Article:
Sura Flow heart icon

5 minutes to read

Addicted to Technology

The other day I was walking down Westwood Plaza in LA when I noticed how many people were walking and texting. At least a dozen people were connected to their cell, hardly looking up to see where they were walking.

A few weeks ago, Michael Moore invited people to his new theatre and said, “If we catch you texting, checking your email, or talking on your cell phone during the movie, you will be banned from the theater for life.”  It made me laugh out loud, but it also made me think about the seriousness of our addiction to tech.  We live in a world where wireless connection is taking precedence over human contact. A few weeks ago, an 18-year teenager in China died after playing online video games for 40 hours straight.  He spent his final hours in an Internet cafe.

What have we come to?  Why are we so preoccupied with technology?

Last Spring, when I rented a cottage on a lake in Salt Spring Island, B.C., I stayed on a remote part of the Island that had no Internet or phone access.  It didn’t seem like a big deal at the time since I had wanted retreat and solitude.  But in that first week, I noticed my uncomfortable feelings with not being connected to the rest of the world.  I thought about how many emails were piling up in my inbox, and what was happening in the news.  More than that, I knew what I really wanted was to distract myself from my own aloneness, to be preoccupied, instead of alone with my own thoughts.  And just like previous retreats, it took time to fully release and detox my connection to technology.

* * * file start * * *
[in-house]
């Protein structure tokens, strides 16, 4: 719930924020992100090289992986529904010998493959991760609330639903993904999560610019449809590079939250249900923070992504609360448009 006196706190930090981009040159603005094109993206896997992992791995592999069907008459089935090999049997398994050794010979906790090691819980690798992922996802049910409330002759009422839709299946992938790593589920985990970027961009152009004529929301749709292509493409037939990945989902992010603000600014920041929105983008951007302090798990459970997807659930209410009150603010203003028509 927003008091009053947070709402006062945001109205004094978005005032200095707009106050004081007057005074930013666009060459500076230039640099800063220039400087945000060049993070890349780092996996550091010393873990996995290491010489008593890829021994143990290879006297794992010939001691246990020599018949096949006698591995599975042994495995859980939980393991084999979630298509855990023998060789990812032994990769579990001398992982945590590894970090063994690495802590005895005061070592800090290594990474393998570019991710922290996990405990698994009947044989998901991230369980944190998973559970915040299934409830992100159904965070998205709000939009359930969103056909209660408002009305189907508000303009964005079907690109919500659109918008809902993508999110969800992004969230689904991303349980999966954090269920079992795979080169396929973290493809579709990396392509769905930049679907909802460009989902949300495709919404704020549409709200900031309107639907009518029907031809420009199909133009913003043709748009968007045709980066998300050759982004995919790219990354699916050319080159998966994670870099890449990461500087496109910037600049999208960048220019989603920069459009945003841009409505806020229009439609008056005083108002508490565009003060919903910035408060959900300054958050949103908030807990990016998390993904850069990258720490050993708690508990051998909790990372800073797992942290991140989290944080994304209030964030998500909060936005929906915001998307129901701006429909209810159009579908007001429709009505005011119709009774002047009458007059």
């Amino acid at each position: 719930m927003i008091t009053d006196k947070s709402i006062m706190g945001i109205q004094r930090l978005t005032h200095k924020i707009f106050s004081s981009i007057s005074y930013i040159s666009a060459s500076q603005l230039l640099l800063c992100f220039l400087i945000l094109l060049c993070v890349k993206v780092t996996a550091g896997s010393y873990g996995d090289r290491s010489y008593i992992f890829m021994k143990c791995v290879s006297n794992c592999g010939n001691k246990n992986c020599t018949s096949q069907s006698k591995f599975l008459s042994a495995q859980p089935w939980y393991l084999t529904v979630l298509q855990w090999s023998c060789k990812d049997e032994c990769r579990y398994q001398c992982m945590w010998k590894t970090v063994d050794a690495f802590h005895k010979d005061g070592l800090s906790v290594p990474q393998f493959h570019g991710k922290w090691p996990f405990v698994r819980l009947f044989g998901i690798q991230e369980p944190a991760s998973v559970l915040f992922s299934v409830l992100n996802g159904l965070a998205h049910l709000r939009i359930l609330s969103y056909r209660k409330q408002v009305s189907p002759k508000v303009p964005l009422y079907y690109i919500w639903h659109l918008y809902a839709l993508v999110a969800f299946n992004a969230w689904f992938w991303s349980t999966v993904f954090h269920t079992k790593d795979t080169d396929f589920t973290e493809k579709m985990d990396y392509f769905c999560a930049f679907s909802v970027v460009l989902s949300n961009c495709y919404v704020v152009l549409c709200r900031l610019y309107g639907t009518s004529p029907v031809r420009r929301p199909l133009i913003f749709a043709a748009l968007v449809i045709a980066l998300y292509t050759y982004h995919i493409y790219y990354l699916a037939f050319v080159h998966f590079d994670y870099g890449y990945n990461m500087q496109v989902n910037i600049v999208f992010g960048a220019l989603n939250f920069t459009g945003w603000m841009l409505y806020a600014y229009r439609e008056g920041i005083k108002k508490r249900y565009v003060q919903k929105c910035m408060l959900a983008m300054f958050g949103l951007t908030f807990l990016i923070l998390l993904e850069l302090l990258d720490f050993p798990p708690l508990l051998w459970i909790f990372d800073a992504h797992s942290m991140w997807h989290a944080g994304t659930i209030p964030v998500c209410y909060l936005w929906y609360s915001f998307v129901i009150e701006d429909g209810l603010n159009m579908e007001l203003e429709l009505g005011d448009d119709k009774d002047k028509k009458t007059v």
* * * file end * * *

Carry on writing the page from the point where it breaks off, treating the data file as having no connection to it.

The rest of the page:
As a meditation teacher, I’ve come to realize that people’s worst fear, perhaps even more than dying, is being alone with their own thoughts and feelings.  Technology distracts us from ourselves.  It keeps us from going inside.  If we feel bored or listless, it’s easy to make a bee-line to the computer and surf the net.  It keeps us from feeling and healing our inner pain.  Like TV, we use technology as an escape.

If we’re choosing to invest so much of our time and energy into being online, I think we need to ask ourselves what we’re really getting out of it.

Do you think you will find what you’re looking for through your computer?  What are you really getting from Facebook and Twitter?

Is it ever going to give you the true purpose, meaning and freedom, that you’re looking for?

Tech can only take us so far in our true need to be connected.  What we need is human connection.  But we unknowingly substitute it with the world-wide-web.  Sure, we can have sex on the Internet, but can we have true love?  We can have community through social media, but will it ever fulfill our true need for real connection?

Probably not.

I’ve noticed that technology feeds unconscious behavior.  It often keeps us from being present with ourselves and with each other.  We often use technology to fill a void we are uncomfortable feeling.  Even worse, people are addicted to technology.